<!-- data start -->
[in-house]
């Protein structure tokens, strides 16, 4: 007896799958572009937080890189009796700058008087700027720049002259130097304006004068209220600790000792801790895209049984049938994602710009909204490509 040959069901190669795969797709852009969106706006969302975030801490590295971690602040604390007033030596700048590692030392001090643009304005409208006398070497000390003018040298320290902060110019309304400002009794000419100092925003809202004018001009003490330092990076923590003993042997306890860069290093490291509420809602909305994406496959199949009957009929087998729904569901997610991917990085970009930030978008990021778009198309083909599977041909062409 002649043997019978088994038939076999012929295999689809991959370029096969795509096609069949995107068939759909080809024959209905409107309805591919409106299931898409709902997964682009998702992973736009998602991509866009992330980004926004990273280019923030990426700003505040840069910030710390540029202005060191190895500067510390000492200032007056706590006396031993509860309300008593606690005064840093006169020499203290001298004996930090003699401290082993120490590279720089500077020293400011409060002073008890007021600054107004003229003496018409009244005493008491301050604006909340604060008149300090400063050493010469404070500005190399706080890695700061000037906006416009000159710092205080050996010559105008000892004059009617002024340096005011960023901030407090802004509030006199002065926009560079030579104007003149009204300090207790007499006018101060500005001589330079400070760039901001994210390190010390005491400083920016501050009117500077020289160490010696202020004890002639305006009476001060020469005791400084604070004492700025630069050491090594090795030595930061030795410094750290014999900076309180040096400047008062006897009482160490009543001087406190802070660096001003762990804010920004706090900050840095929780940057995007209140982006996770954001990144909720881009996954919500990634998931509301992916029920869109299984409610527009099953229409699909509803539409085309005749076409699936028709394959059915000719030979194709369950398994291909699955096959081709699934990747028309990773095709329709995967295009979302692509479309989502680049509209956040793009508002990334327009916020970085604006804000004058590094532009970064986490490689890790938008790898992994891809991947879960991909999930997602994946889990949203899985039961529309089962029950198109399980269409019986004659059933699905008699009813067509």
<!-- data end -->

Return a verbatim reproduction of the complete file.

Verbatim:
[in-house]
């Protein structure tokens, strides 16, 4: 007896799958572009937080890189009796700058008087700027720049002259130097304006004068209220600790000792801790895209049984049938994602710009909204490509 040959069901190669795969797709852009969106706006969302975030801490590295971690602040604390007033030596700048590692030392001090643009304005409208006398070497000390003018040298320290902060110019309304400002009794000419100092925003809202004018001009003490330092990076923590003993042997306890860069290093490291509420809602909305994406496959199949009957009929087998729904569901997610991917990085970009930030978008990021778009198309083909599977041909062409 002649043997019978088994038939076999012929295999689809991959370029096969795509096609069949995107068939759909080809024959209905409107309805591919409106299931898409709902997964682009998702992973736009998602991509866009992330980004926004990273280019923030990426700003505040840069910030710390540029202005060191190895500067510390000492200032007056706590006396031993509860309300008593606690005064840093006169020499203290001298004996930090003699401290082993120490590279720089500077020293400011409060002073008890007021600054107004003229003496018409009244005493008491301050604006909340604060008149300090400063050493010469404070500005190399706080890695700061000037906006416009000159710092205080050996010559105008000892004059009617002024340096005011960023901030407090802004509030006199002065926009560079030579104007003149009204300090207790007499006018101060500005001589330079400070760039901001994210390190010390005491400083920016501050009117500077020289160490010696202020004890002639305006009476001060020469005791400084604070004492700025630069050491090594090795030595930061030795410094750290014999900076309180040096400047008062006897009482160490009543001087406190802070660096001003762990804010920004706090900050840095929780940057995007209140982006996770954001990144909720881009996954919500990634998931509301992916029920869109299984409610527009099953229409699909509803539409085309005749076409699936028709394959059915000719030979194709369950398994291909699955096959081709699934990747028309990773095709329709995967295009979302692509479309989502680049509209956040793009508002990334327009916020970085604006804000004058590094532009970064986490490689890790938008790898992994891809991947879960991909999930997602994946889990949203899985039961529309089962029950198109399980269409019986004659059933699905008699009813067509």